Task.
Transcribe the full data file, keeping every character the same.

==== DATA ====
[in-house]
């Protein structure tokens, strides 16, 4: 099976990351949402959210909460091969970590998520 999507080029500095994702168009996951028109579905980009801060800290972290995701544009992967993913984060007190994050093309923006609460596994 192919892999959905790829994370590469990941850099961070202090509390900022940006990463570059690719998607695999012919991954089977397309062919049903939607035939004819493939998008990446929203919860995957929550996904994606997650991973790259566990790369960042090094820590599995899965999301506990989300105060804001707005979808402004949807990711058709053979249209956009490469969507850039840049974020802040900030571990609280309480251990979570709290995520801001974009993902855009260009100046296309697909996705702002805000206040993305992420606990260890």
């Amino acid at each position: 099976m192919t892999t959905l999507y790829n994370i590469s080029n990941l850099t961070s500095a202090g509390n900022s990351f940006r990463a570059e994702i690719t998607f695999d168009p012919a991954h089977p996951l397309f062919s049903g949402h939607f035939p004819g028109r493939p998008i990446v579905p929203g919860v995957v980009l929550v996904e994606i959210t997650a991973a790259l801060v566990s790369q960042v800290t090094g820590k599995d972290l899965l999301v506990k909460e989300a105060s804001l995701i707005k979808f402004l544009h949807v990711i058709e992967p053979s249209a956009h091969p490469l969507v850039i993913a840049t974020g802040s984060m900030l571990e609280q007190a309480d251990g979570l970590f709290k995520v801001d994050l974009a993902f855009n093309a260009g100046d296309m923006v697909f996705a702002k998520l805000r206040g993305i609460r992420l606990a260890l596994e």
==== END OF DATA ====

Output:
[in-house]
């Protein structure tokens, strides 16, 4: 099976990351949402959210909460091969970590998520 999507080029500095994702168009996951028109579905980009801060800290972290995701544009992967993913984060007190994050093309923006609460596994 192919892999959905790829994370590469990941850099961070202090509390900022940006990463570059690719998607695999012919991954089977397309062919049903939607035939004819493939998008990446929203919860995957929550996904994606997650991973790259566990790369960042090094820590599995899965999301506990989300105060804001707005979808402004949807990711058709053979249209956009490469969507850039840049974020802040900030571990609280309480251990979570709290995520801001974009993902855009260009100046296309697909996705702002805000206040993305992420606990260890």
């Amino acid at each position: 099976m192919t892999t959905l999507y790829n994370i590469s080029n990941l850099t961070s500095a202090g509390n900022s990351f940006r990463a570059e994702i690719t998607f695999d168009p012919a991954h089977p996951l397309f062919s049903g949402h939607f035939p004819g028109r493939p998008i990446v579905p929203g919860v995957v980009l929550v996904e994606i959210t997650a991973a790259l801060v566990s790369q960042v800290t090094g820590k599995d972290l899965l999301v506990k909460e989300a105060s804001l995701i707005k979808f402004l544009h949807v990711i058709e992967p053979s249209a956009h091969p490469l969507v850039i993913a840049t974020g802040s984060m900030l571990e609280q007190a309480d251990g979570l970590f709290k995520v801001d994050l974009a993902f855009n093309a260009g100046d296309m923006v697909f996705a702002k998520l805000r206040g993305i609460r992420l606990a260890l596994e």